Dive Bouteille – wine tasting under the hills of Saumur

Feb 08, 15 Dive Bouteille – wine tasting under the hills of Saumur

Posted by in All

I was on Day 2 of my natural, biodynamic and organic wine tasting trip in the Loire and today we were in the town of Saumur for the 16th annual Dive Bouteille tasting. The Dive tasting is the oldest and most important natural wine tasting around. It was originally started by producers who wanted to showcase their wines outside of the annual Loire Valley Salon de Vins and has expanded to include wines from all over the world. The tasting took place under the hills of Saumur in the caves of Loire valley producer Ackerman wines. Ackerman are not organic, natural or biodynamic but the caves are amazing, with very high ceilings. The troglodyte caves are carved out of the tuffeau rock of the region and are used for art installations and exhibitions. The caves are strategically lit with coloured lights all of which make it a funky venue for a natural wine tasting. The lions share of producers were from France but there were also producers from Italy, Spain, Georgia, Serbia, The US, Argentina, Chile, Australia, South Africa and even sake from Japan. The Loire Valley was well represented but some of the most intriguing producers were from the US and Australia. Granted, they were not heavily represented but the few that I found had provocative wines. La Garagista’s wine maker Deirdre Heekin aims to put Vermont wines on the map. Deirdre is definitely of the no-intervention school of winemaking. Her vines are organic and she uses hybrids that are bred to thrive in cold climates. Cybele, La Crescent, Marquette and Frontenac  are the main grapes she uses. I first tried her sparkling wine made from the Cybele grape. It was relatively dry with good acidity. I didn’t know what to expect so this made for a pleasant surprise. I next tried the Frontenac. I was a bit dubious about red wine from such a cool climate but the Frontenac  had weight and body to it was well as a black fruit profile. Deirdre and her...

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Tasting natural, organic and biodynamic wines at the Renaissance des Appellations Greniers St. Jean

Feb 05, 15 Tasting natural, organic and biodynamic wines at the Renaissance des Appellations Greniers St. Jean

Posted by in All

What is ‘natural’ wine, exactly? Is it wine that is made without intervention – and what exactly does that mean? Is it wine that only has sulfur added at bottling? Or wine that has no added sulfur whatsoever? Or is it wine that is organically/biodynamically grown? After spending the weekend in the Loire at two of the biggest organic, biodynamic, natural wine tastings in France, I still don’t know what makes a wine ‘natural’ but it was interesting to taste through those wines. There were lots of hits but also some misses. Personally, I don’t like so called ‘natural’ wines and that term is a massive turn off for me. Wine is by definition a man made product. Grapes don’t usually pick, crush, ferment and bottle themselves, so I’m a bit suspicious of those ‘natural’ wine people. When I first was introduced to natural wines, many years ago, I was intrigued but since then I’ve had way too many faulty ‘natural’ wines to automatically think ‘natural’ means better or quality wines.  I admit I wasn’t going into these tastings with a very open mind but as I was there and had paid to get in, I should at least give them a try. The first tasting I attended was the Renaissance des Appellations Greniers St. Jean in Angers, France. The tasting is made of a group of mainly French winemakers with a smattering of other European countries included all of who are at the very least are organic and have to tend their vines in a biodynamic way. Some of the producers there called themselves natural wine makers, some didn’t.  Things are a bit murky when it comes to being certified biodynamic and some producers don’t want the certification because if they have to deviate one year from biodynamic principles they lose their certification and have to start the process all over again. I’ve always been drawn to producers who grow and make their wine biodynamically. When I taste these wines, I usually find...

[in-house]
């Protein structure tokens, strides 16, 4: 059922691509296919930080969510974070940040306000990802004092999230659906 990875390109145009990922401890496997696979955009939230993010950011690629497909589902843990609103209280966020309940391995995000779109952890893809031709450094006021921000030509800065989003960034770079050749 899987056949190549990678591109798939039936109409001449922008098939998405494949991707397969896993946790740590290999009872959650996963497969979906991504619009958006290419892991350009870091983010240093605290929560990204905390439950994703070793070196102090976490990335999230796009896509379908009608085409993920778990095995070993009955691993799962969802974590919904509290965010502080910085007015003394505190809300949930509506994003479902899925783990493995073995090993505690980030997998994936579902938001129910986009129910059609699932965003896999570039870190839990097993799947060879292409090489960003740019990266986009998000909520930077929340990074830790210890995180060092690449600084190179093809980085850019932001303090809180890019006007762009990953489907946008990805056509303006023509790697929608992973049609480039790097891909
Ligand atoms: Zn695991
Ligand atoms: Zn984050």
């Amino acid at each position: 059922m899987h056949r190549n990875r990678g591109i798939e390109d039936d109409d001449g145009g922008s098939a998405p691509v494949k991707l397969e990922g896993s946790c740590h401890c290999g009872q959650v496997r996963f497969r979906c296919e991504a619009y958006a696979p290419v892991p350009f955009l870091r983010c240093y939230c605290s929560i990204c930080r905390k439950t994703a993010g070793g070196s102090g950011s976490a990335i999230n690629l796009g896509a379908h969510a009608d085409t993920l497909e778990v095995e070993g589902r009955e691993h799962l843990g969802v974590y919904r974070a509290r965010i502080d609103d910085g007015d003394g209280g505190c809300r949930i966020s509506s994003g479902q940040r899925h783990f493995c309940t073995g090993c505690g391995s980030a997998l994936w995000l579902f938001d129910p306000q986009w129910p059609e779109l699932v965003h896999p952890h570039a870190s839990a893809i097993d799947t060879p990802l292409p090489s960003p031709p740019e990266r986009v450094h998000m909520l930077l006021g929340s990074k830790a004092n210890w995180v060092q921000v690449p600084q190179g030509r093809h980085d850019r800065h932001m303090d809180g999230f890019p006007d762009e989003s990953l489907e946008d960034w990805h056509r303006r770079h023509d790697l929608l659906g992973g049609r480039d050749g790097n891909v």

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Hey, Vini Italiani, what’s up?

May 14, 12 Hey, Vini Italiani, what’s up?

Posted by in Italy, wine bars